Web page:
Some good bits and bad bits
After a brief stopover in Deshaies (at the north end of Guadeloupe) we set off for Antigua. The first task, as always, is to pull up the anchor. Unfortunately the anchor flipped sideways at the last moment. The shank smashed the bow roller and then wedged down the side of the roller. We got some strange looks as we drifted round the anchorage bashing it with a sledgehammer to get it free.
There was a good wind for the crossing to Antigua, 20 knots from ESE. A bit too strong for the big genoa, so we had to use the blade jib (the small genoa is already needing repair due to a delamination problem). Half way through the crossing the jib started to split, about a third of the way down the sail. We had to half-furl it to keep going. I sometime wonder whether it would be cheaper to feed a motor yacht with diesel than to keep on sailing, but then lugging sails to sail-makers is all part of the “fun”. I guess it all helps to keep us fit.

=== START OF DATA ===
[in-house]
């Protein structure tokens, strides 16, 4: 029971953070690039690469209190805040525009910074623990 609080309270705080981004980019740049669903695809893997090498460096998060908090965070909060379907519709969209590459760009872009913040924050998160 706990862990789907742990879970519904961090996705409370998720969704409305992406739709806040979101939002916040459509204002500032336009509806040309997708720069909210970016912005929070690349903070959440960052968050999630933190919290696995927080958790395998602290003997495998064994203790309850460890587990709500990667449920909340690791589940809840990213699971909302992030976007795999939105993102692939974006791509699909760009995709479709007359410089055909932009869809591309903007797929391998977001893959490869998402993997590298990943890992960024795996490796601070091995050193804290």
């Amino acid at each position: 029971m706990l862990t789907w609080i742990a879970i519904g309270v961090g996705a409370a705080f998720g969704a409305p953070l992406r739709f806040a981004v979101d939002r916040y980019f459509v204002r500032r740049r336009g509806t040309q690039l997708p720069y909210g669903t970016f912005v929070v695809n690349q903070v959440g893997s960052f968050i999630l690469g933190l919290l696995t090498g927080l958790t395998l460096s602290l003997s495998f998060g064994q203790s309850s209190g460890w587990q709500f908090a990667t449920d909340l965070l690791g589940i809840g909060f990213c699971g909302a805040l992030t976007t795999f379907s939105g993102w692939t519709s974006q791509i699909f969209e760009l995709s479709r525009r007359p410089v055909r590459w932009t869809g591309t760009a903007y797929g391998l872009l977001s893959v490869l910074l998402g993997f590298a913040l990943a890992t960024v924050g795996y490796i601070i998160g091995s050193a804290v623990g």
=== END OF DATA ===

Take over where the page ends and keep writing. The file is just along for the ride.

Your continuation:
Anyway, in future I will be avoiding buying sails made of any composite material. The genoa (made of “Dimension DCX Cruise laminate”) has started delaminating after only three years. It seems that the glues they use for these fabrics just cannot take the tropical heat/humidity.
Despite the slowdown from furling the jib, we arrived in Antigua mid-afternoon and found what seemed to be a good anchorage spot in Freeman Bay, English Harbour. As it turns out, there is no good spot in Freeman Bay when the night winds start blowing from random directions . The evening sun-downers were accompanied by the sound of rattling anchor chains as boats moved around trying to find a spot far enough away from the other boats. We were no exception, we had to move at midnight when our stern bumped the stern of another another catamaran. Fortunately no damage, but the suspense did not make for a good night’s sleep. To be fair, the cruising guide does say you will need more space than you think in this anchorage, you just don’t realize how much space is taken up by two yachts pulling on their chains in opposite directions.
There are consolations. We had a pod of dolphins accompany us into Antigua. There was an strange and beautiful sunset last night. As we were re-anchoring at midnight, both Andrea and I saw an amazing meteor that had a long fiery trail, like something they might computer generate for a disaster movie. Right now the air is literally filled with butterflies, wafting through the anchorage on the breeze...
The blade jib splitting
An “alien eyes” sunset